I was laughing with a friend this weekend. It was Sunday afternoon and we were sitting on his sofa and Sunday afternoon melancholy was beginning to settle in. We were both gloomily looking at our diaries and I had a pleasant surprise.
‘No meetings on Monday! I don’t have to wear a suit.’
It sparked a conversation about the dress code. I’m pleased because my current job allows me to dress the way I see fit. So I know when I have meetings I dress up, but on days where I don’t have meetings I can wear blue jeans!
It’s nice to be respected to make decisions about how I should look at work – especially as I work at a charity. A previous charity I worked at, in an effort to create a more professional work place, had implemented a dress code. Looking back I’m not sure it really helped at all, and in fact I think it had a negative impact on staff morale and overall job satisfaction.
The best way to change behaviour and create the things you want is to NURTURE them. As I look at the training I’m selling in the year ahead, I’m very much selling a nurturing environment. Why? Because it’s what our brain is hardwired to respond to.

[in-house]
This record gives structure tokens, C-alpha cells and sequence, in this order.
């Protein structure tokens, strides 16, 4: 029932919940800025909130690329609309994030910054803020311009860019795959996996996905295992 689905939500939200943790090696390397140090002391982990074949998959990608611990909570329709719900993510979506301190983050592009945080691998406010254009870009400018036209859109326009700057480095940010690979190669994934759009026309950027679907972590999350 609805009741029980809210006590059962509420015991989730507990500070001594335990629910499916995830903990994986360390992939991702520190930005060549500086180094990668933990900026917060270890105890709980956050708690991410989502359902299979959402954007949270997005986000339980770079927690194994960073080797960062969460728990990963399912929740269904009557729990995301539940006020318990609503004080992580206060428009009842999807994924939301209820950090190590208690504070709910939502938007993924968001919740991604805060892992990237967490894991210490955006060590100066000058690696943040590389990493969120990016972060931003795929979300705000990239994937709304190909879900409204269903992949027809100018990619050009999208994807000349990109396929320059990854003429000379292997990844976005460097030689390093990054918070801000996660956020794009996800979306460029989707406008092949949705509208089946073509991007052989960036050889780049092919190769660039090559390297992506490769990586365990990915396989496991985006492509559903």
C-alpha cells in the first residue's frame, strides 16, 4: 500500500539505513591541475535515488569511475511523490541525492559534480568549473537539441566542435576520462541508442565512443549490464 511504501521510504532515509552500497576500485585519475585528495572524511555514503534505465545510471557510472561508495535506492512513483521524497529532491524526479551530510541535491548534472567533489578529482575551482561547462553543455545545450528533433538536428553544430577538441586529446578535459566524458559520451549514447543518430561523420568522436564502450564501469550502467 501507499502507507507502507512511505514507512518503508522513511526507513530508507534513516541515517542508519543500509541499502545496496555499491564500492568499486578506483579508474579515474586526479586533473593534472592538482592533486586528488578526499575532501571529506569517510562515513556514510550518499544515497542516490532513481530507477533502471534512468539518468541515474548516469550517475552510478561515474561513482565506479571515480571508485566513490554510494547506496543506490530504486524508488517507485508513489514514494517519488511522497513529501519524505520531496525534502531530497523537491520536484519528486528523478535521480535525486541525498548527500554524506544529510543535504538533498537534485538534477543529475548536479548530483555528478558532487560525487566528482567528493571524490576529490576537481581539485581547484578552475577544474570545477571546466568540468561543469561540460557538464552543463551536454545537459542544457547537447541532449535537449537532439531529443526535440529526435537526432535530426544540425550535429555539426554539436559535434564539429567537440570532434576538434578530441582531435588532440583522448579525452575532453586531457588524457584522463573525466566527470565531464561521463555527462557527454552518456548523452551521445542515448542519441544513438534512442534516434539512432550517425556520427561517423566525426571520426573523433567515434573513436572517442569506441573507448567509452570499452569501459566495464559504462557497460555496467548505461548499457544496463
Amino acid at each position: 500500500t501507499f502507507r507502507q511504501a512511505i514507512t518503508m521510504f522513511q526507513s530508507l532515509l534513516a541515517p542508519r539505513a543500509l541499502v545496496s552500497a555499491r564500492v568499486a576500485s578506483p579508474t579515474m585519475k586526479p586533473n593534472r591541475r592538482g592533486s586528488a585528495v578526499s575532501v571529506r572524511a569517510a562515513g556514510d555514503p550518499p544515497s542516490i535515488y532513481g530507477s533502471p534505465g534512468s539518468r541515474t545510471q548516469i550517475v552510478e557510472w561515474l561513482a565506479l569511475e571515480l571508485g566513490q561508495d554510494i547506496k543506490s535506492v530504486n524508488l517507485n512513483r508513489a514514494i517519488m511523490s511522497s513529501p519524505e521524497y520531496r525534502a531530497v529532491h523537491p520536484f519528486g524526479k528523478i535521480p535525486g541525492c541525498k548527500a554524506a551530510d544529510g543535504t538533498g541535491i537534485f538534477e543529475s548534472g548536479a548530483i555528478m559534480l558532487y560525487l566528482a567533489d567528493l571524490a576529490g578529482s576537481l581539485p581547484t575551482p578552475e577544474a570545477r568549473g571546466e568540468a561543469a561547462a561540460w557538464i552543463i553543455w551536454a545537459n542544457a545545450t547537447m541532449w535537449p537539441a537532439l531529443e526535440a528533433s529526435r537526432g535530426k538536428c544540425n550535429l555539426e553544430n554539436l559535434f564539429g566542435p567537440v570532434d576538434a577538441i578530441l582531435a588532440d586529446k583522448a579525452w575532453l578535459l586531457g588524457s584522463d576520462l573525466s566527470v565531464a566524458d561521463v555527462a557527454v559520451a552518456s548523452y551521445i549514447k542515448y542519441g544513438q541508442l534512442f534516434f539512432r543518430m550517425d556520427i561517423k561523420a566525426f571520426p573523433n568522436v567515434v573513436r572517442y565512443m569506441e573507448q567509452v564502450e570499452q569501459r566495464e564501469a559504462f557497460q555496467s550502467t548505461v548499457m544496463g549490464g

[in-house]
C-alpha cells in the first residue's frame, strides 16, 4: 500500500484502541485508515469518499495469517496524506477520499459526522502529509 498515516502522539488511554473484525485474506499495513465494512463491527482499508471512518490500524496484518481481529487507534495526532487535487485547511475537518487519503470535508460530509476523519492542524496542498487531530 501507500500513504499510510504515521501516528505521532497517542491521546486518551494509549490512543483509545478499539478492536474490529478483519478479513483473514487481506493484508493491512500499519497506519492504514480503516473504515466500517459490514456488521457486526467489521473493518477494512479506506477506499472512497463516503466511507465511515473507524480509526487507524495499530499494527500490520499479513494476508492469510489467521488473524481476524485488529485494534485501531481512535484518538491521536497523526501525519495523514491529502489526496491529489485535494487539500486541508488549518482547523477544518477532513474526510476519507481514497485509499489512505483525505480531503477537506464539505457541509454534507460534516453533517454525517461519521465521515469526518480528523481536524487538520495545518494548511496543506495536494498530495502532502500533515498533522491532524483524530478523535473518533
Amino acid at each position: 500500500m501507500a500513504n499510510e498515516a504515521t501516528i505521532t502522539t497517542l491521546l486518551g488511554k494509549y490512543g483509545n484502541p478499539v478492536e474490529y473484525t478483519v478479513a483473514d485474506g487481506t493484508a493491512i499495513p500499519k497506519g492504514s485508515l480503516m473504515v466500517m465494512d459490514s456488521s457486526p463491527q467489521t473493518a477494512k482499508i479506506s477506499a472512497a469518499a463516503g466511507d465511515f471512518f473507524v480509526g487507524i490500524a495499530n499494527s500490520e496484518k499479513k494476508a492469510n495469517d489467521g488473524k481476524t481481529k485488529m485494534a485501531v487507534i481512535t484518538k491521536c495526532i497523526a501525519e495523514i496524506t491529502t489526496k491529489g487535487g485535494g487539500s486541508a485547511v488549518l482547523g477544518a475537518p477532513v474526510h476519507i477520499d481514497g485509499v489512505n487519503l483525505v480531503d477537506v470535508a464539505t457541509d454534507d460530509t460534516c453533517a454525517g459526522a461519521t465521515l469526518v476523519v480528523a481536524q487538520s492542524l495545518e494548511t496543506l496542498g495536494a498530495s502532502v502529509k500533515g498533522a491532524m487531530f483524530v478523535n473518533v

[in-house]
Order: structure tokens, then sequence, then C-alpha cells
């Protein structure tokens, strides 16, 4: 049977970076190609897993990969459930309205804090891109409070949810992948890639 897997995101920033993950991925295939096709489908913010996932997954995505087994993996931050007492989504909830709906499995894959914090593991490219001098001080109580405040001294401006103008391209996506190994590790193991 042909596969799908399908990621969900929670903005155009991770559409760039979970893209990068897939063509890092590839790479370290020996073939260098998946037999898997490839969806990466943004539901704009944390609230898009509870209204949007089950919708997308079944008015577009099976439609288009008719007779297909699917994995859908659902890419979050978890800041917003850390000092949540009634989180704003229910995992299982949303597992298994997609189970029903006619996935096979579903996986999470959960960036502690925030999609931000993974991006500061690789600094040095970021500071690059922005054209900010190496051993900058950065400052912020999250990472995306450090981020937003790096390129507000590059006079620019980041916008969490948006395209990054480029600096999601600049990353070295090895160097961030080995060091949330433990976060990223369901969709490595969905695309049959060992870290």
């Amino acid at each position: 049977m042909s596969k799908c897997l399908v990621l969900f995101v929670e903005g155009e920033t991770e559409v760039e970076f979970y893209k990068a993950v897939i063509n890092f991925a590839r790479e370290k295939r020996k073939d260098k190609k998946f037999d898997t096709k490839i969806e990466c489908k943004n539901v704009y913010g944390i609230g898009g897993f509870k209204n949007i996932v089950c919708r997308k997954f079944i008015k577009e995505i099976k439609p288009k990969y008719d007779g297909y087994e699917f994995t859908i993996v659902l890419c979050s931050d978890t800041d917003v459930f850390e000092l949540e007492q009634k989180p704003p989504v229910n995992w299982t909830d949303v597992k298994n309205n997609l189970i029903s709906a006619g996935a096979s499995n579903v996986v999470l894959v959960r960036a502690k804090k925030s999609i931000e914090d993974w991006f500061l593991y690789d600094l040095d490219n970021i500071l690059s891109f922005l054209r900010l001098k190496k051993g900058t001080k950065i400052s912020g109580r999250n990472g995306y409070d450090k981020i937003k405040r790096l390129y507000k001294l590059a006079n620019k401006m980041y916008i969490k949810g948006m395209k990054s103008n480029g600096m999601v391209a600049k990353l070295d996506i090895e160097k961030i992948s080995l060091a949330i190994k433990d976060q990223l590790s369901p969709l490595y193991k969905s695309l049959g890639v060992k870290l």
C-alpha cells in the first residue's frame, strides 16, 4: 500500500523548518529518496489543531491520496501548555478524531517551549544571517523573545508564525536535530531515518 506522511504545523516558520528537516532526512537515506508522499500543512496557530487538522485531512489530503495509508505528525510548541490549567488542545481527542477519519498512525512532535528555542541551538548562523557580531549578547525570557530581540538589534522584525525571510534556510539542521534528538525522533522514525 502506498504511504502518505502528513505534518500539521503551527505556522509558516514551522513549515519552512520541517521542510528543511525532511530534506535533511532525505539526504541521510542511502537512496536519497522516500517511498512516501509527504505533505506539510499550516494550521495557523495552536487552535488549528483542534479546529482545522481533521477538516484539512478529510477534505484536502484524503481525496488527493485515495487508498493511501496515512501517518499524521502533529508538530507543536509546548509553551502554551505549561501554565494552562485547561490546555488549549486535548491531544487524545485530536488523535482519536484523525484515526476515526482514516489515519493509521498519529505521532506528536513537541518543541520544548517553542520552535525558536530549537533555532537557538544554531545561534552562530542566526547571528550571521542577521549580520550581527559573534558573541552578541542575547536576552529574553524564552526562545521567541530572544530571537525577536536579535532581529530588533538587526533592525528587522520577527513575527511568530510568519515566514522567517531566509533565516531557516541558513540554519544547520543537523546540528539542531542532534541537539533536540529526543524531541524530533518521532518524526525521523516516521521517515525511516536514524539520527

The nature vs. nurture debate will rage for decades to come. As I research more and more about human behaviour it becomes increasingly apparent that both are important factors in how an individual develops. Nurturing though is the piece we have most control over so why don’t we spend more time talking about how to do it. Why don’t we help people become better at it? Why do we believe it’s only something that needs to happen when we’re young?
Managers need to nurture specific attitudes in their teams. It’s not the same type of nurturing as happens in childhood, but it’s still the same idea. If my previous job wanted a more professional environment they could have nurtured that in their staff and they just might have found a restrictive policy wouldn’t have been necessary.
I’ve only just started to scrape the surface of what nurturing looks like in an office environment, but expect to hear more from me in the future.